If you were shopping for a horn in Leipzig in 1893 you might have bought one like this
Ed. Kruspe

Label :
Ed. Kruspe
Erfurt u.
Leipzig Mozartstrasse
Serial Number:
Date of Manufacture:
 F and lower depending on terminal crook
3 rotary with adjustable springs
ca. 11.45 mm
Bell Flare:
very wide gusset
Bell Throat:
ca. 7.0 cm.
Bell Diameter:
30.5 cm.
Base Metal:
Rose Brass
(click on photos for larger view)

The well-used horn shown above is a single horn in pitched in F or E♭ depending on its terminal crook.  It was made by the firm of Eduard Kruspe in Erfurt Germany, probably around 1893.  The high copper content of its red brass makes it very susceptible to wear and damage as witnessed by many patches, dents, and wrinkles..[1] Two large patches on the outside of the bell are visible in the photo above left, including one under the bell brace. The horn is missing its original terminal crook(s) and its main tuning slide.
The bell is signed signed “Ed. Kruspe/Erfurt u./ Leipzig Mozartstrasse/Filiale [Ed. Kruspe, Erfurt, and represented on Mozartstrasse, Leipzig]. Eduard Kruspe's younger brother, Friedrich Wilhelm Kruspe, maintained their father's original woodwind workshop in Erfurt. On September 1, 1893 the two sibling companies opened a joint exhibition and sale of their products at no.5 Mozartstrasse, Leipzig in close proximity to the concert house and Royal Conservatory. The showroom was supervised by Wilhelm's oldest son, Carl Kruspe..[2]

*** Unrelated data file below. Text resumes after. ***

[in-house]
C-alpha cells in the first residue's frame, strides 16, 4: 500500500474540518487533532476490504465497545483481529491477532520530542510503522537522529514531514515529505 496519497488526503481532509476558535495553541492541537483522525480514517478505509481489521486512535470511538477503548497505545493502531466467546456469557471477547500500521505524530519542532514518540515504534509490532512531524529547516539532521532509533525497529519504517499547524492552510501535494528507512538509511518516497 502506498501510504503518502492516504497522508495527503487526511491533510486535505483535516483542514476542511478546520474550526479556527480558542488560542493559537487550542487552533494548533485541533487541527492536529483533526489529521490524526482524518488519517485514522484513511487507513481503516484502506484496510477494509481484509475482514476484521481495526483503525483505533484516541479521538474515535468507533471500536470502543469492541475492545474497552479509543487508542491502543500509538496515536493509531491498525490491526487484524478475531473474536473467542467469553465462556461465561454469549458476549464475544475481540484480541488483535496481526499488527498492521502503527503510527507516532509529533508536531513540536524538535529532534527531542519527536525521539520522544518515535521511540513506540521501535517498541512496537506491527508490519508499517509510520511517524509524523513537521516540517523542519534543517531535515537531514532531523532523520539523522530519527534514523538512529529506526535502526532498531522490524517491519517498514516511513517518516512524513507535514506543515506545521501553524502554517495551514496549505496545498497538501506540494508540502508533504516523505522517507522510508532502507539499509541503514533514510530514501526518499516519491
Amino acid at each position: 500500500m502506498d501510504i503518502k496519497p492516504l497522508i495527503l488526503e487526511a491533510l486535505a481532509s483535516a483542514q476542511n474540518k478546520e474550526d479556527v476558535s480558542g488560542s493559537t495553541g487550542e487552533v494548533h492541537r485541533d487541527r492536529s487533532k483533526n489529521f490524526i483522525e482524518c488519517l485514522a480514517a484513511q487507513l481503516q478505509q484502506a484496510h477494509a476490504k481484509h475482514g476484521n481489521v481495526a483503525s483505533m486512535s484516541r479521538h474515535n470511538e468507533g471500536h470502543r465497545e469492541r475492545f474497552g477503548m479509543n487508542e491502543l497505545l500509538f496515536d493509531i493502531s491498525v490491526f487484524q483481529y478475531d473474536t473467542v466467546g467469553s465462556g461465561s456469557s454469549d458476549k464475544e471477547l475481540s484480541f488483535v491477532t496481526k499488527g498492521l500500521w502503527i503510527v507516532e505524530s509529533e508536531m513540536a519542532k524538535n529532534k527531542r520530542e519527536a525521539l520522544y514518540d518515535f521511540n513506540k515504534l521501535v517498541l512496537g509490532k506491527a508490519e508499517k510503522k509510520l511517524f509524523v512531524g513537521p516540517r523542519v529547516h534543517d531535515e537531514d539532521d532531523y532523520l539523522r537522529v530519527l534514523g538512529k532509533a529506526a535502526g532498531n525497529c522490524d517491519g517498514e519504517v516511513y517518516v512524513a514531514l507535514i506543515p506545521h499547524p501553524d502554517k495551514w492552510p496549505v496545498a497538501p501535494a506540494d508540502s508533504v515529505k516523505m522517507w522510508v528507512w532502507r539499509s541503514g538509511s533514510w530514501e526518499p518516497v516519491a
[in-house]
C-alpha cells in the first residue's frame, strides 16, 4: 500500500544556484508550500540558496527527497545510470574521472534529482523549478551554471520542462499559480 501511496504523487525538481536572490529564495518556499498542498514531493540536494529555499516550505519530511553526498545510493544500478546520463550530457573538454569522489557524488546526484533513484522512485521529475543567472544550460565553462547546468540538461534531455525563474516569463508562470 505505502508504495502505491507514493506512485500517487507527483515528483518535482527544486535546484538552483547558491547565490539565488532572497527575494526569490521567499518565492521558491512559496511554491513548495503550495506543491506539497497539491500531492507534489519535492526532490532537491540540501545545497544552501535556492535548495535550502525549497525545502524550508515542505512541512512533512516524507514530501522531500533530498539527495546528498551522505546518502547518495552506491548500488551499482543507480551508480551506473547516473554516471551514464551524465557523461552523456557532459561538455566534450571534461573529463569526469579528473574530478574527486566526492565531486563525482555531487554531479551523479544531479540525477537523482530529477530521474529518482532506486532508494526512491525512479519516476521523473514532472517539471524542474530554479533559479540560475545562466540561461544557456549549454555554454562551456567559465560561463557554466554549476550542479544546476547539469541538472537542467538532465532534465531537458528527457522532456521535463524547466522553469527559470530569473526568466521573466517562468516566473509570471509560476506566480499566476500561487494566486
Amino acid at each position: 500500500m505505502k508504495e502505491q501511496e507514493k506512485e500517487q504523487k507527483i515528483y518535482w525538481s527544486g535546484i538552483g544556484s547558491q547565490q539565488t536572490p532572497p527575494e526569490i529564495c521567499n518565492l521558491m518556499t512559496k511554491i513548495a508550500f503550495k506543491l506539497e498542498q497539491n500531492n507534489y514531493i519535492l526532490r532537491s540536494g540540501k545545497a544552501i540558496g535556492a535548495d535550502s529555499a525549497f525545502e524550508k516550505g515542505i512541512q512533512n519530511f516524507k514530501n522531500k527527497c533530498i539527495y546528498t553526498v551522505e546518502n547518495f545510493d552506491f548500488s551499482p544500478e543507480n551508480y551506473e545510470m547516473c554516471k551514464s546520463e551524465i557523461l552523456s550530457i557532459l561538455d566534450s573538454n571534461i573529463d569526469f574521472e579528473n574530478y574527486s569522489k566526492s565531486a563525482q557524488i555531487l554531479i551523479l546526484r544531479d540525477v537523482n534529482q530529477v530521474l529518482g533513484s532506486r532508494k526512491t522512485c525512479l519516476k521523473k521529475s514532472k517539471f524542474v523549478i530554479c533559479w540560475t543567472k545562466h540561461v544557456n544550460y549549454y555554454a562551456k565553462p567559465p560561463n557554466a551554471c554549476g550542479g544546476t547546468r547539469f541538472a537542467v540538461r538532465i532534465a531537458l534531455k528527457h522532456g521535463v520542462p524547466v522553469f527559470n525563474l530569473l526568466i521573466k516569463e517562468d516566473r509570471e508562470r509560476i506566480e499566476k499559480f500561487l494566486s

The clockwork valve springs feature wheels to adjust the spring tension. The same type of mechanism is found on other horns by various makers including an  anonymous German horn and one from the Philadelphia workshop of Carl Ernst Doelling. The concept of adjustable springs had been employed much earlier than the supposed date of this horn. At right is a drawing from a pamphlet by J.M. Bürger of Strasbourg (1877) showing the same spring adjustment capability.

A very large patch covers about a third of the interior surface of the bell where the player's right hand has worn the original metal very thin.



1.  Several terms are used popularly to describe brass alloys depending on the percentage of copper content: "red" brass contains 85 to 90 percent copper and 15 to 10 percent zinc. At the other extreme is "yellow" brass with about 65 percent copper and 35 percent zinc. In between are "rose" brass (lighter red) and "gold" brass (darker yellow) which are sometimes used interchangeably with each other. The metallurgy industry uses specific terms such as Alloy C83400 (90% copper, 10% zinc) to avoid ambiguity.

2. Another example of this endeavor is represented by a trombone in the collection of the Grassi Museum of Musical instruments at the University of Leipzig. It is signed “Ed. Kruspe/Herzgl. S.M. Holieferant / Erfurt. /Filiale: C. Kruspe Leipzig”. Ed. Kruspe had already been represented in Leipzig for several years by the Gewandhaus Orchestra's second horn player, Eduard Müller As early as 1890 an advertisement for Firma Ed. Kruspe announced that Müller was its representative having a showroom in Leipzig: “Muster-Lager in Leipzig./Vertreter:/Herr Ed. Müller, Mitglied der Theater- und Gewandhaus-Kapelle.”.


Heyde, Herbert. Das Ventilblasinstrument, Seine Entwicklun im deutschsprachigen Raum von den Anfängen bis zur Gegenwart. Wiesbaden: Breitkopf & Härtel, 1987. ISBN 3765102253

Langer, Arne; Wenke, Wolfgang. Musikinstrumente von Weltrang, Die Firma Kruspe in Erfurt, Stadmuseum and Theaterr, Erfurt, 2012

Waterhouse, William, The New Langwill Index of Wind Instrument Makers and Inventors, pub.Tony Bingham, London 1993

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